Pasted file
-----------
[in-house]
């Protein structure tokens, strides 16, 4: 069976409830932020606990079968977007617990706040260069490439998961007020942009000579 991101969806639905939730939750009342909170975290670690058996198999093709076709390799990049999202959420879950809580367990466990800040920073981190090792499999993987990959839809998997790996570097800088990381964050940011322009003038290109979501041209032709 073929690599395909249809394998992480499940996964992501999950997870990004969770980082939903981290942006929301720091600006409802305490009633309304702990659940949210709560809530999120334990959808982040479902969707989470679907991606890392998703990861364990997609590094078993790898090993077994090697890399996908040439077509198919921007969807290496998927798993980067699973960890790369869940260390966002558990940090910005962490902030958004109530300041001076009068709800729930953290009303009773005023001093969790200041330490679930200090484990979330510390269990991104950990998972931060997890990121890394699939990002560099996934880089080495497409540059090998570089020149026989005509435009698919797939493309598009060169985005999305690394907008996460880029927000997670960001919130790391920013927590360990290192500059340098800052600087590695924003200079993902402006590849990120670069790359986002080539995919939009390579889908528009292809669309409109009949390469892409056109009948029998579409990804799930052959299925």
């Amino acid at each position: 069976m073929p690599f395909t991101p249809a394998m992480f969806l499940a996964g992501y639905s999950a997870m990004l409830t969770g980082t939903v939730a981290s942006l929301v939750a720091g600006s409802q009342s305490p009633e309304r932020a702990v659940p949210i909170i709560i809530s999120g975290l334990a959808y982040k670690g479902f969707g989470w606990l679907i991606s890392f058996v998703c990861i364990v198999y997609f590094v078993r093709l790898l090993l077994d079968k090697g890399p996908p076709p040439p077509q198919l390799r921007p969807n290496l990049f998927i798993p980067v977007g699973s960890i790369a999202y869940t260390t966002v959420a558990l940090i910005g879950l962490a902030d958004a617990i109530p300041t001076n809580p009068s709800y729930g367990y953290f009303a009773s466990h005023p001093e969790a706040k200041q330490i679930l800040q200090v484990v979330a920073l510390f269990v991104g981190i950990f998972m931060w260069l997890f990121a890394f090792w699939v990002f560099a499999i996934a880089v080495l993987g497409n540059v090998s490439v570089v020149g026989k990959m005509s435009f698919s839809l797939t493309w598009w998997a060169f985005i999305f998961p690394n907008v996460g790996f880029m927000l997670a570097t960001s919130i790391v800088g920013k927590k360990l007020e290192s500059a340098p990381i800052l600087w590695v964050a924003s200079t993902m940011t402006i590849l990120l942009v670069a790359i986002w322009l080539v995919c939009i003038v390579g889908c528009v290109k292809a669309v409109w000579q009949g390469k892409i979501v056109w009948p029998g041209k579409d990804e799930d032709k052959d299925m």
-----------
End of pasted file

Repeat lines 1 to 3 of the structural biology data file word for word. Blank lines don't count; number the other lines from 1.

[in-house]
């Protein structure tokens, strides 16, 4: 069976409830932020606990079968977007617990706040260069490439998961007020942009000579 991101969806639905939730939750009342909170975290670690058996198999093709076709390799990049999202959420879950809580367990466990800040920073981190090792499999993987990959839809998997790996570097800088990381964050940011322009003038290109979501041209032709 073929690599395909249809394998992480499940996964992501999950997870990004969770980082939903981290942006929301720091600006409802305490009633309304702990659940949210709560809530999120334990959808982040479902969707989470679907991606890392998703990861364990997609590094078993790898090993077994090697890399996908040439077509198919921007969807290496998927798993980067699973960890790369869940260390966002558990940090910005962490902030958004109530300041001076009068709800729930953290009303009773005023001093969790200041330490679930200090484990979330510390269990991104950990998972931060997890990121890394699939990002560099996934880089080495497409540059090998570089020149026989005509435009698919797939493309598009060169985005999305690394907008996460880029927000997670960001919130790391920013927590360990290192500059340098800052600087590695924003200079993902402006590849990120670069790359986002080539995919939009390579889908528009292809669309409109009949390469892409056109009948029998579409990804799930052959299925």
């Amino acid at each position: 069976m073929p690599f395909t991101p249809a394998m992480f969806l499940a996964g992501y639905s999950a997870m990004l409830t969770g980082t939903v939730a981290s942006l929301v939750a720091g600006s409802q009342s305490p009633e309304r932020a702990v659940p949210i909170i709560i809530s999120g975290l334990a959808y982040k670690g479902f969707g989470w606990l679907i991606s890392f058996v998703c990861i364990v198999y997609f590094v078993r093709l790898l090993l077994d079968k090697g890399p996908p076709p040439p077509q198919l390799r921007p969807n290496l990049f998927i798993p980067v977007g699973s960890i790369a999202y869940t260390t966002v959420a558990l940090i910005g879950l962490a902030d958004a617990i109530p300041t001076n809580p009068s709800y729930g367990y953290f009303a009773s466990h005023p001093e969790a706040k200041q330490i679930l800040q200090v484990v979330a920073l510390f269990v991104g981190i950990f998972m931060w260069l997890f990121a890394f090792w699939v990002f560099a499999i996934a880089v080495l993987g497409n540059v090998s490439v570089v020149g026989k990959m005509s435009f698919s839809l797939t493309w598009w998997a060169f985005i999305f998961p690394n907008v996460g790996f880029m927000l997670a570097t960001s919130i790391v800088g920013k927590k360990l007020e290192s500059a340098p990381i800052l600087w590695v964050a924003s200079t993902m940011t402006i590849l990120l942009v670069a790359i986002w322009l080539v995919c939009i003038v390579g889908c528009v290109k292809a669309v409109w000579q009949g390469k892409i979501v056109w009948p029998g041209k579409d990804e799930d032709k052959d299925m």